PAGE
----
US and EU Policy on Kosovo is in Disarray
Both the EU and the US opposed tariffs on the grounds that they are an obstacle to the resumption of Kosovo-Serbia dialogue. For the first time in decades, Kosovo found itself on the receiving end of international criticism, with the West effectively succumbing to Serbia's demand for an unconditional lifting of the tariffs as a condition to resume the dialogue.
Internally, the tariffs created a rift. A combination of external pressures and internal political disputes brought down the government in July 2019, triggering an early election. With dissatisfaction over the mismanagement of post-independence years running high in Kosovo, a new election brought about a renewed trust in democracy as a new generation of voters instigated a political change.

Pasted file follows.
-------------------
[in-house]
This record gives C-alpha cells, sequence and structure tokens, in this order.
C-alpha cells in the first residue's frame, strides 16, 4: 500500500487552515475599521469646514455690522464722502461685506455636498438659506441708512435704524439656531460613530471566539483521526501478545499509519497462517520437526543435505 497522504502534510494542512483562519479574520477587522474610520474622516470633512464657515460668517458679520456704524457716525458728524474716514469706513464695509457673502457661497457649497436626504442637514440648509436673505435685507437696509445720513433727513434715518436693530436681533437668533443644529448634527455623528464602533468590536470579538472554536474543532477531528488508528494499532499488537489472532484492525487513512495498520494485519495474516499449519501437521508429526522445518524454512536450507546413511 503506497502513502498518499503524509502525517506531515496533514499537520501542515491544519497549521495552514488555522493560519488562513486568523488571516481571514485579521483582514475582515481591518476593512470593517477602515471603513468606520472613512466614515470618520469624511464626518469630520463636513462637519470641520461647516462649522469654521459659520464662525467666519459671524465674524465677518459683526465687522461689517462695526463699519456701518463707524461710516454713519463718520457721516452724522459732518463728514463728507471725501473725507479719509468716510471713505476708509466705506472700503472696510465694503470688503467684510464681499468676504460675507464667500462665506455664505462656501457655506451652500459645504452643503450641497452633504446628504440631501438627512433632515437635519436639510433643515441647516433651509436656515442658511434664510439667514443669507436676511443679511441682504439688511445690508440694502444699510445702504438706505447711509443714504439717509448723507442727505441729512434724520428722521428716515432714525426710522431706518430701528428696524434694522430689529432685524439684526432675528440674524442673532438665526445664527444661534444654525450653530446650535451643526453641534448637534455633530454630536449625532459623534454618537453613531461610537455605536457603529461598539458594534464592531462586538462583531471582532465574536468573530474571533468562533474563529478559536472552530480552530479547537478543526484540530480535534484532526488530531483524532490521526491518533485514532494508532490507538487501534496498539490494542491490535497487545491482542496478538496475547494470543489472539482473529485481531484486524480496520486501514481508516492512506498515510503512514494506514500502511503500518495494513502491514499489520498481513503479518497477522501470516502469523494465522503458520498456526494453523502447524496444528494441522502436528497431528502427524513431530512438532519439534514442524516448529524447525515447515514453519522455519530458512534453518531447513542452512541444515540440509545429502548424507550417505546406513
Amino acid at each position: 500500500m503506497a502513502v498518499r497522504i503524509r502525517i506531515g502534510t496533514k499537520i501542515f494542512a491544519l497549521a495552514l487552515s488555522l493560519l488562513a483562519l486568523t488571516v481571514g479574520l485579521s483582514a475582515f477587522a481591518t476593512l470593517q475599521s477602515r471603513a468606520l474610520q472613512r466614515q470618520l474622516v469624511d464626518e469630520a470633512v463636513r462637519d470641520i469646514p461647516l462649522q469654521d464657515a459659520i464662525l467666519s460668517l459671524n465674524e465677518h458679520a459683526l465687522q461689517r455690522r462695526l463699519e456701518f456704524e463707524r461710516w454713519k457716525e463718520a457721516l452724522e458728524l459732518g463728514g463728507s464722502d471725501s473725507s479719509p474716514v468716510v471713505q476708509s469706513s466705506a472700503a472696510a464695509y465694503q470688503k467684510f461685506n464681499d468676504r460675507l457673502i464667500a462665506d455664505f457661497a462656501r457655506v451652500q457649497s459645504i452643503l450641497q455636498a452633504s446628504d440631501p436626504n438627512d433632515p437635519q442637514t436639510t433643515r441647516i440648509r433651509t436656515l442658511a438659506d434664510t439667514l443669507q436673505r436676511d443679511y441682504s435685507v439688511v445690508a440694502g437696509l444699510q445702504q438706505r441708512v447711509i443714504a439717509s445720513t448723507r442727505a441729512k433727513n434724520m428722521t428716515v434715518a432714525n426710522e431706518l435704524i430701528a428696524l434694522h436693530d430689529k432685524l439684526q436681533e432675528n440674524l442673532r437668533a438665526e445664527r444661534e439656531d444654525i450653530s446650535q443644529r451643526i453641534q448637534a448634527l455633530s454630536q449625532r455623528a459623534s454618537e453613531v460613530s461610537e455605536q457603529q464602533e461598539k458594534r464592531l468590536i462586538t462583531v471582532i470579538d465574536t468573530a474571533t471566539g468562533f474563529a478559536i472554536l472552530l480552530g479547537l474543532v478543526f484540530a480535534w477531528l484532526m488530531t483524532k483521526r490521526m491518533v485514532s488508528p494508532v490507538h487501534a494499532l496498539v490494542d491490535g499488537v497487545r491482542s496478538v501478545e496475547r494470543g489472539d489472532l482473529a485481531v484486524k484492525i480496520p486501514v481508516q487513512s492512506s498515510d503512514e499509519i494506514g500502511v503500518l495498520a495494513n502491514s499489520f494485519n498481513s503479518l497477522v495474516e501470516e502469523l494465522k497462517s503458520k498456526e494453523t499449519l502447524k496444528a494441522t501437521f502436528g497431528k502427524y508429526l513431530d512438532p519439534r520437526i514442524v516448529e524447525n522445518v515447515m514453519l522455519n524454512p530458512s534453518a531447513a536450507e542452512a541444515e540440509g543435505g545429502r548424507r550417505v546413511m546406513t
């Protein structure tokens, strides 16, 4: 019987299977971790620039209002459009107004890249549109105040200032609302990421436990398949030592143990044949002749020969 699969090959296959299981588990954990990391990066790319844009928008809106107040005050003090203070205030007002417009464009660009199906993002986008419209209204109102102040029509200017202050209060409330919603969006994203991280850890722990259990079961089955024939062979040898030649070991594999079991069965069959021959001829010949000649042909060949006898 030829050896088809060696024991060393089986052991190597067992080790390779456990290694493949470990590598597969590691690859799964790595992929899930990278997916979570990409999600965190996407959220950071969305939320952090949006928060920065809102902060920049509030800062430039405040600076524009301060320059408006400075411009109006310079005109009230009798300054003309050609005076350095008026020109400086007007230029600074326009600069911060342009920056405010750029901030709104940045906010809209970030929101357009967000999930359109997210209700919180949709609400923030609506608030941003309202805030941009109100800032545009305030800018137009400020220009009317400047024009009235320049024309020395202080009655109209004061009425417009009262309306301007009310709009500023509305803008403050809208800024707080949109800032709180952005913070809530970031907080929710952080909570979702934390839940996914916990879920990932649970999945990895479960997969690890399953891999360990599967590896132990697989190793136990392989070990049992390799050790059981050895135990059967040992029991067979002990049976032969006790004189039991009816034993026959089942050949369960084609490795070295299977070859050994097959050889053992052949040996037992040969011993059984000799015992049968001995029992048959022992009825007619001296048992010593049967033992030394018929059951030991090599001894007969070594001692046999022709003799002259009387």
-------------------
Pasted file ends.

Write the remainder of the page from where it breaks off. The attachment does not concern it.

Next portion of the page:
The governing parties, the Democratic Party of Kosovo (PDK), the Alliance for the Future of Kosovo (AAK) and the Social Democratic Initiative (NISMA) - all of them led by senior leaders of the 1998-99 war, suffered a sweeping defeat. A pro-reformist opposition led by Vetevendosje (Self-Determination), a leftist protest party, and the Democratic League of Kosovo (LDK), a centre-right traditional party that vowed to fight corruption and tackle high unemployment came out as winners.
But the promising reform-minded agenda gave way quickly to international pressure to jump-start the dialogue between Kosovo and Serbia as the most pressing matter.
Kosovo's newly-established government quickly cracked under pressure, with the junior coalition partner LDK caving into US demands for immediate suspension of the tariffs and opposing Prime Minister Albin Kurti's strategy to introduce trade reciprocity to Serbian goods.
The escalating US pressure spearheaded by Richard Grenell, the US presidential envoy...